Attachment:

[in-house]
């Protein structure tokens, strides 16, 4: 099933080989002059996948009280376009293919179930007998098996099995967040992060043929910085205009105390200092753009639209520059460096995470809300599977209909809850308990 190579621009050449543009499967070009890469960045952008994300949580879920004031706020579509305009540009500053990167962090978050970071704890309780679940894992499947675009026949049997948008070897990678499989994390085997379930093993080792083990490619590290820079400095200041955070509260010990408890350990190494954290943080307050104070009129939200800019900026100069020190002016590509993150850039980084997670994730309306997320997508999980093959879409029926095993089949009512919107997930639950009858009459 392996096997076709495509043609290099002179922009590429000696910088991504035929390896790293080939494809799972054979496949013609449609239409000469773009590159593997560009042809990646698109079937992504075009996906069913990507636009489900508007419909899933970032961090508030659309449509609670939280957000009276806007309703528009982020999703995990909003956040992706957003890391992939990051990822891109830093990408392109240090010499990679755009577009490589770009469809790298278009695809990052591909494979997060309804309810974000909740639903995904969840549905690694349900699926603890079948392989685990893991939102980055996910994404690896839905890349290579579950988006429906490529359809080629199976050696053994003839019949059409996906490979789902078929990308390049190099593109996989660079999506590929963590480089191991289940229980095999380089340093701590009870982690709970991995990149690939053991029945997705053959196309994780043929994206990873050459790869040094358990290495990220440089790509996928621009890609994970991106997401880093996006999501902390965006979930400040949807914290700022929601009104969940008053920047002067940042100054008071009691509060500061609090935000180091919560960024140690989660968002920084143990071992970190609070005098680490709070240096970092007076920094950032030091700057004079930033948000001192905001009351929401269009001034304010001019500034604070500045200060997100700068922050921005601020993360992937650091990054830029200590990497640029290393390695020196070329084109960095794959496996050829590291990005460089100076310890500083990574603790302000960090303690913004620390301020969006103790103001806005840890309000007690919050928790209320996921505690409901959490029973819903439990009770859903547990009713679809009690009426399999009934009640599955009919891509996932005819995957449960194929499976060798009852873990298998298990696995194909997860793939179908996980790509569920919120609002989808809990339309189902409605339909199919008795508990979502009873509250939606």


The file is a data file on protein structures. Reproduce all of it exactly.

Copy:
[in-house]
């Protein structure tokens, strides 16, 4: 099933080989002059996948009280376009293919179930007998098996099995967040992060043929910085205009105390200092753009639209520059460096995470809300599977209909809850308990 190579621009050449543009499967070009890469960045952008994300949580879920004031706020579509305009540009500053990167962090978050970071704890309780679940894992499947675009026949049997948008070897990678499989994390085997379930093993080792083990490619590290820079400095200041955070509260010990408890350990190494954290943080307050104070009129939200800019900026100069020190002016590509993150850039980084997670994730309306997320997508999980093959879409029926095993089949009512919107997930639950009858009459 392996096997076709495509043609290099002179922009590429000696910088991504035929390896790293080939494809799972054979496949013609449609239409000469773009590159593997560009042809990646698109079937992504075009996906069913990507636009489900508007419909899933970032961090508030659309449509609670939280957000009276806007309703528009982020999703995990909003956040992706957003890391992939990051990822891109830093990408392109240090010499990679755009577009490589770009469809790298278009695809990052591909494979997060309804309810974000909740639903995904969840549905690694349900699926603890079948392989685990893991939102980055996910994404690896839905890349290579579950988006429906490529359809080629199976050696053994003839019949059409996906490979789902078929990308390049190099593109996989660079999506590929963590480089191991289940229980095999380089340093701590009870982690709970991995990149690939053991029945997705053959196309994780043929994206990873050459790869040094358990290495990220440089790509996928621009890609994970991106997401880093996006999501902390965006979930400040949807914290700022929601009104969940008053920047002067940042100054008071009691509060500061609090935000180091919560960024140690989660968002920084143990071992970190609070005098680490709070240096970092007076920094950032030091700057004079930033948000001192905001009351929401269009001034304010001019500034604070500045200060997100700068922050921005601020993360992937650091990054830029200590990497640029290393390695020196070329084109960095794959496996050829590291990005460089100076310890500083990574603790302000960090303690913004620390301020969006103790103001806005840890309000007690919050928790209320996921505690409901959490029973819903439990009770859903547990009713679809009690009426399999009934009640599955009919891509996932005819995957449960194929499976060798009852873990298998298990696995194909997860793939179908996980790509569920919120609002989808809990339309189902409605339909199919008795508990979502009873509250939606």